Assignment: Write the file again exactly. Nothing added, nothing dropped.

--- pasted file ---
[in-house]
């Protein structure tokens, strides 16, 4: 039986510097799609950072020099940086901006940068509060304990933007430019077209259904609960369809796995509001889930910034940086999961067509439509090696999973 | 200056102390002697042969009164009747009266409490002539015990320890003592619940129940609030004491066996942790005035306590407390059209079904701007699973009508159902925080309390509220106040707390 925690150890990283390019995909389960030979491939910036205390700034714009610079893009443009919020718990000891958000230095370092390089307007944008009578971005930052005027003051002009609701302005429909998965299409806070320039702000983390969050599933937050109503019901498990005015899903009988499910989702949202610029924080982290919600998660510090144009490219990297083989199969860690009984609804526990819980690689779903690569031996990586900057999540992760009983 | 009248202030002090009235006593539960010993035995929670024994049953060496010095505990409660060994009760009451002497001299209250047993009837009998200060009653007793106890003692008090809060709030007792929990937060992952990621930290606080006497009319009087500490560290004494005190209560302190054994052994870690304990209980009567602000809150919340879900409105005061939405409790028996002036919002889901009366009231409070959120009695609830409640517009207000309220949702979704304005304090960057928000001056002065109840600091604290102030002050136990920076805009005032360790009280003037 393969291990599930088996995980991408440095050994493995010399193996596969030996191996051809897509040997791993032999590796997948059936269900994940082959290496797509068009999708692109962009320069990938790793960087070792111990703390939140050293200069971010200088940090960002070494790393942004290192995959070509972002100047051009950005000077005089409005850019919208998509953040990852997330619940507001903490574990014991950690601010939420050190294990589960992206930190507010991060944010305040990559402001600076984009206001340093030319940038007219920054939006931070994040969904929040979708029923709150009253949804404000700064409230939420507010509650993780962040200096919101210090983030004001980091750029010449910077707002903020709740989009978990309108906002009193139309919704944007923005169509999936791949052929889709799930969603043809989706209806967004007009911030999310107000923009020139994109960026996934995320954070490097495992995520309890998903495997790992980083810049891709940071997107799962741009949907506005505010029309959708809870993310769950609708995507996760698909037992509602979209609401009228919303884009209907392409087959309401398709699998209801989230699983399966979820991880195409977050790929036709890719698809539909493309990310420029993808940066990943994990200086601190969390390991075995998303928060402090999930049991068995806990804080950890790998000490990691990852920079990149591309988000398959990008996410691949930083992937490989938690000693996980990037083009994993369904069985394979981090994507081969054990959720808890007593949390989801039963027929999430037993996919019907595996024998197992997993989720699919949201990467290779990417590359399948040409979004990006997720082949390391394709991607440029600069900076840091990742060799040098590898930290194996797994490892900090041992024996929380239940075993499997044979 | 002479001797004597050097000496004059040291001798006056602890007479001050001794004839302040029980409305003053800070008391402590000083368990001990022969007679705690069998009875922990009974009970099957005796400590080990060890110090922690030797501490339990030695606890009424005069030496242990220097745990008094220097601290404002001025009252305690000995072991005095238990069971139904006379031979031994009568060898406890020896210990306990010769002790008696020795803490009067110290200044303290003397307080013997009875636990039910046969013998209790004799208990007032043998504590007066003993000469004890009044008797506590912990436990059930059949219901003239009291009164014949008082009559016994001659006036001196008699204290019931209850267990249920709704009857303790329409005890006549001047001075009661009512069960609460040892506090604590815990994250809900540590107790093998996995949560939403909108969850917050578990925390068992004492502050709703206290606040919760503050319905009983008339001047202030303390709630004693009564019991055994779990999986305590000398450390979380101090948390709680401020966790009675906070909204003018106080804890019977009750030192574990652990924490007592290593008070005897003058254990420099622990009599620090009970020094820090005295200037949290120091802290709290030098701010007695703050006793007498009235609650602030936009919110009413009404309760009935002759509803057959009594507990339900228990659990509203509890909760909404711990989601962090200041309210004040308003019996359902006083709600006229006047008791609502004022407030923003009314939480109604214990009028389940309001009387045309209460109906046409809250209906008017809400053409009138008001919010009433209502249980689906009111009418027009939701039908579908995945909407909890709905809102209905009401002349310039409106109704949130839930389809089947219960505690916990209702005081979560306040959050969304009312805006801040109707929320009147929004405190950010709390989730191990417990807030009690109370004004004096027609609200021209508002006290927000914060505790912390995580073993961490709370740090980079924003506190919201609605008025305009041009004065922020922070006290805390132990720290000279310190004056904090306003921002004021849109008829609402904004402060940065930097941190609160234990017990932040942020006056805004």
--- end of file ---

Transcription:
[in-house]
């Protein structure tokens, strides 16, 4: 039986510097799609950072020099940086901006940068509060304990933007430019077209259904609960369809796995509001889930910034940086999961067509439509090696999973 | 200056102390002697042969009164009747009266409490002539015990320890003592619940129940609030004491066996942790005035306590407390059209079904701007699973009508159902925080309390509220106040707390 925690150890990283390019995909389960030979491939910036205390700034714009610079893009443009919020718990000891958000230095370092390089307007944008009578971005930052005027003051002009609701302005429909998965299409806070320039702000983390969050599933937050109503019901498990005015899903009988499910989702949202610029924080982290919600998660510090144009490219990297083989199969860690009984609804526990819980690689779903690569031996990586900057999540992760009983 | 009248202030002090009235006593539960010993035995929670024994049953060496010095505990409660060994009760009451002497001299209250047993009837009998200060009653007793106890003692008090809060709030007792929990937060992952990621930290606080006497009319009087500490560290004494005190209560302190054994052994870690304990209980009567602000809150919340879900409105005061939405409790028996002036919002889901009366009231409070959120009695609830409640517009207000309220949702979704304005304090960057928000001056002065109840600091604290102030002050136990920076805009005032360790009280003037 393969291990599930088996995980991408440095050994493995010399193996596969030996191996051809897509040997791993032999590796997948059936269900994940082959290496797509068009999708692109962009320069990938790793960087070792111990703390939140050293200069971010200088940090960002070494790393942004290192995959070509972002100047051009950005000077005089409005850019919208998509953040990852997330619940507001903490574990014991950690601010939420050190294990589960992206930190507010991060944010305040990559402001600076984009206001340093030319940038007219920054939006931070994040969904929040979708029923709150009253949804404000700064409230939420507010509650993780962040200096919101210090983030004001980091750029010449910077707002903020709740989009978990309108906002009193139309919704944007923005169509999936791949052929889709799930969603043809989706209806967004007009911030999310107000923009020139994109960026996934995320954070490097495992995520309890998903495997790992980083810049891709940071997107799962741009949907506005505010029309959708809870993310769950609708995507996760698909037992509602979209609401009228919303884009209907392409087959309401398709699998209801989230699983399966979820991880195409977050790929036709890719698809539909493309990310420029993808940066990943994990200086601190969390390991075995998303928060402090999930049991068995806990804080950890790998000490990691990852920079990149591309988000398959990008996410691949930083992937490989938690000693996980990037083009994993369904069985394979981090994507081969054990959720808890007593949390989801039963027929999430037993996919019907595996024998197992997993989720699919949201990467290779990417590359399948040409979004990006997720082949390391394709991607440029600069900076840091990742060799040098590898930290194996797994490892900090041992024996929380239940075993499997044979 | 002479001797004597050097000496004059040291001798006056602890007479001050001794004839302040029980409305003053800070008391402590000083368990001990022969007679705690069998009875922990009974009970099957005796400590080990060890110090922690030797501490339990030695606890009424005069030496242990220097745990008094220097601290404002001025009252305690000995072991005095238990069971139904006379031979031994009568060898406890020896210990306990010769002790008696020795803490009067110290200044303290003397307080013997009875636990039910046969013998209790004799208990007032043998504590007066003993000469004890009044008797506590912990436990059930059949219901003239009291009164014949008082009559016994001659006036001196008699204290019931209850267990249920709704009857303790329409005890006549001047001075009661009512069960609460040892506090604590815990994250809900540590107790093998996995949560939403909108969850917050578990925390068992004492502050709703206290606040919760503050319905009983008339001047202030303390709630004693009564019991055994779990999986305590000398450390979380101090948390709680401020966790009675906070909204003018106080804890019977009750030192574990652990924490007592290593008070005897003058254990420099622990009599620090009970020094820090005295200037949290120091802290709290030098701010007695703050006793007498009235609650602030936009919110009413009404309760009935002759509803057959009594507990339900228990659990509203509890909760909404711990989601962090200041309210004040308003019996359902006083709600006229006047008791609502004022407030923003009314939480109604214990009028389940309001009387045309209460109906046409809250209906008017809400053409009138008001919010009433209502249980689906009111009418027009939701039908579908995945909407909890709905809102209905009401002349310039409106109704949130839930389809089947219960505690916990209702005081979560306040959050969304009312805006801040109707929320009147929004405190950010709390989730191990417990807030009690109370004004004096027609609200021209508002006290927000914060505790912390995580073993961490709370740090980079924003506190919201609605008025305009041009004065922020922070006290805390132990720290000279310190004056904090306003921002004021849109008829609402904004402060940065930097941190609160234990017990932040942020006056805004």